2. Many of her “questions” were actually advocacy statements for TEC which would scarcely have been appropriate for a sitting Justice to make in an impartial court hearing;
  3. She tried to interject the issue of Bishop Lawrence’s “faithfulness to his ordination vows” into the hearing—knowing that this is never a matter before the jurisdiction of the civil courts, in this or any case!  It is and always has been a matter for the internal disciplinary courts of the church.
  4. She suggests that the three new Justices could overturn the unanimous decision of the South Carolina Supreme Court in All Saints v. Waccamaw, in which the court ruled that there is no such thing under South Carolina trust law as an “implied trust” imposed unilaterally by a church, thereby overturning any claims by TEC under its “Dennis canon.”  As Haley notes, “only a person who resented that decision personally when it came down, and who has fought it since, would spend so much effort trying to discredit it in court.”

And so Alan Haley concludes:

“This was truly a disgraceful performance and display of impropriety by one of the country’s highest sitting judges. If she does not recuse herself post-argument, there should be, at a minimum, an investigation as to whether Justice Hearn violated Canons 2 and 3 of the South Carolina Code of Judicial Ethics.”

So why am I spending your time reviewing this case?  Because Archbishop of Canterbury Justin Welby has called a gathering of Primates in January, 2016 to review the state of the Anglican Communion, a gathering to which he has invited Anglican Church in North America (ACNA) Archbishop Foley Beach. TEC and the Anglican Church of Canada will be there too. Some have said that this is Archbishop Welby’s attempt to take the Primates back to 2007, to the Dar es Salaam meeting, when the last serious attempt to discipline TEC and the Anglican Church of Canada was made. Among the recommendations the Primates made at that meeting in Dar es Salaam was an immediate end to litigation in North America.

A few years later, the Anglican Consultative Council (ACC) met in Kingston, Jamaica. For various reason I had a front row seat to this gathering. I watched Bishop Bill Godfrey (Southern Cone, Peru) address the delegates to the ACC with a proposal he said he had negotiated with the Presiding Bishop of The Episcopal Church to call a “cease fire” to the litigation. We will never know the details, or what might have happened, because the then Archbishop of Canterbury, Rowan Williams, approached the microphone and said there was no need to vote for the recommendation to halt the litigation.  Archbishop Williams stated that he had a new scheme of “visitors” who would be coming to North America to sort things out.  He also said that they would not be like the ineffectual “Archbishop’s Panel of Reference,” a previously failed attempt to deal with litigation issues in the Anglican Communion. Well, nothing ever came of the Archbishop’s “pastoral visitors” scheme. In fact, I watched as a vote to affirm the Primates’ call from the 2007 Dar Es Salaam meeting, which asked for a cease fire on litigation, failed.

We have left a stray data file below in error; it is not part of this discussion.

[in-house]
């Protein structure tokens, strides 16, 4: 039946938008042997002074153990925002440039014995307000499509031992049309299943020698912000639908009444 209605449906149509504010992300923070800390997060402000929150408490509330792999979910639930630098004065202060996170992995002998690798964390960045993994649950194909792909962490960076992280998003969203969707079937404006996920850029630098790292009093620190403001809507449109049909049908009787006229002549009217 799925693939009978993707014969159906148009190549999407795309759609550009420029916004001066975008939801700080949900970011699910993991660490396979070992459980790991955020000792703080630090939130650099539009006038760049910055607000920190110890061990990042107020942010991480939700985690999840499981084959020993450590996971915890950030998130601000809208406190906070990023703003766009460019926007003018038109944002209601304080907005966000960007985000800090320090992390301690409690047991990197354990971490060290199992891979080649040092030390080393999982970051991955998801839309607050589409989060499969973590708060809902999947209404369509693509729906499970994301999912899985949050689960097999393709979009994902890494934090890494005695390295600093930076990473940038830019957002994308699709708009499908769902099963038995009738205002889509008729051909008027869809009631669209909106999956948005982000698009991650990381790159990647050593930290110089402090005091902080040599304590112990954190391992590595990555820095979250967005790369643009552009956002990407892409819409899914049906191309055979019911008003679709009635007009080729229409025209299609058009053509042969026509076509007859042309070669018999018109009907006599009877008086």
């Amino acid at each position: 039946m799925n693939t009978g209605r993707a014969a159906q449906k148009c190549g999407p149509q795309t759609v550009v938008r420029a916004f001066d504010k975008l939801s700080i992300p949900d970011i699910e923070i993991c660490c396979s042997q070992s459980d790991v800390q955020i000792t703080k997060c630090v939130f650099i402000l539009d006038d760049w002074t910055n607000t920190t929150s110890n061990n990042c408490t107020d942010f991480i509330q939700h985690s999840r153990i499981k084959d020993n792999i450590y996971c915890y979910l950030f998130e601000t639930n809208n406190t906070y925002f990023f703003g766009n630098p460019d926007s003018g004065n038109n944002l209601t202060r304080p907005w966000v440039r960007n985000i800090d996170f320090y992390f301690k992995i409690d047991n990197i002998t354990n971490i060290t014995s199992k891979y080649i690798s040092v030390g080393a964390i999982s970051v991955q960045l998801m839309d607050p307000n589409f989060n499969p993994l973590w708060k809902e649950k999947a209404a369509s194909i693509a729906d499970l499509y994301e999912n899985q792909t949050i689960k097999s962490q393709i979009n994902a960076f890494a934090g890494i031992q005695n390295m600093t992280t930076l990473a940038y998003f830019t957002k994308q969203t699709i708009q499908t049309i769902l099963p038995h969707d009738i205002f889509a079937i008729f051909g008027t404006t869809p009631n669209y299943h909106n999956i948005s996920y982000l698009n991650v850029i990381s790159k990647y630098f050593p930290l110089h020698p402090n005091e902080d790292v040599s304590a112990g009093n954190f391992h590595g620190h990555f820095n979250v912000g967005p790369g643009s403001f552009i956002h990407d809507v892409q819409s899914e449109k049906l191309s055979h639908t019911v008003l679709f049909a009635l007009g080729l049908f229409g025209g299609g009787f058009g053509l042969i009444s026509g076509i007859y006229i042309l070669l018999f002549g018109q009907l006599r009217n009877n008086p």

The only thing that didn’t fail was The Episcopal Church’s willingness to sue people. The length, breadth, depth and cost of TEC’s litigation against departing Anglicans actually intensified.  And why not?  There was no authority in the Anglican Communion to stop them.  There were no negotiated settlements.  In fact, in one case, TEC preferred to sell a church to Muslims than to departing Anglicans. And as we know from the story of Good Shepherd, Binghamton, NY, TEC kicked them out so thoroughly and so fast that they had to put up signs to direct the poor, the hungry and the homeless to the temporary shelter they had to find hurriedly for their soup kitchen.

The Episcopal Diocese of Central NY sold Good Shepherd Episcopal Church to a local mosque as opposed to selling it to the Anglican congregation that once owned it.

In 2010 I was present for Mrs. Lorna Ashworth’s private member’s motion to the Church of England General Synod to recognize the Anglican Church in North America. Before the debate I had a conversation with the bishop of a senior “See” (diocese) in the Church of England.  He told me of a conversation he had with a newly consecrated TEC bishop in their 2008 Lambeth Conference “Indaba” group.  The TEC bishop told everyone in the group that TEC was not suing anyone in North America—rather, they were merely defending against lawsuits launched by the departing Anglicans![1] This bishop went on to say that TEC had no policy of suing individuals either.  So the English bishop asked me “is this a white lie, or is it what we here would call a ‘porky’?”

I answered appropriately, providing from my chancellor friends the cover pages of the lawsuits against all the departing congregations in Virginia alone. Those cover sheets stated TEC as the plaintiff (the “suing” party) and over 200 individual vestry persons and trustees of those departing congregations sued by TEC, by name, in their capacity as individuals.  We (the American Anglican Council) did that because of TEC’s reckless indifference to the truth—indeed, their willingness to misrepresent the facts entirely.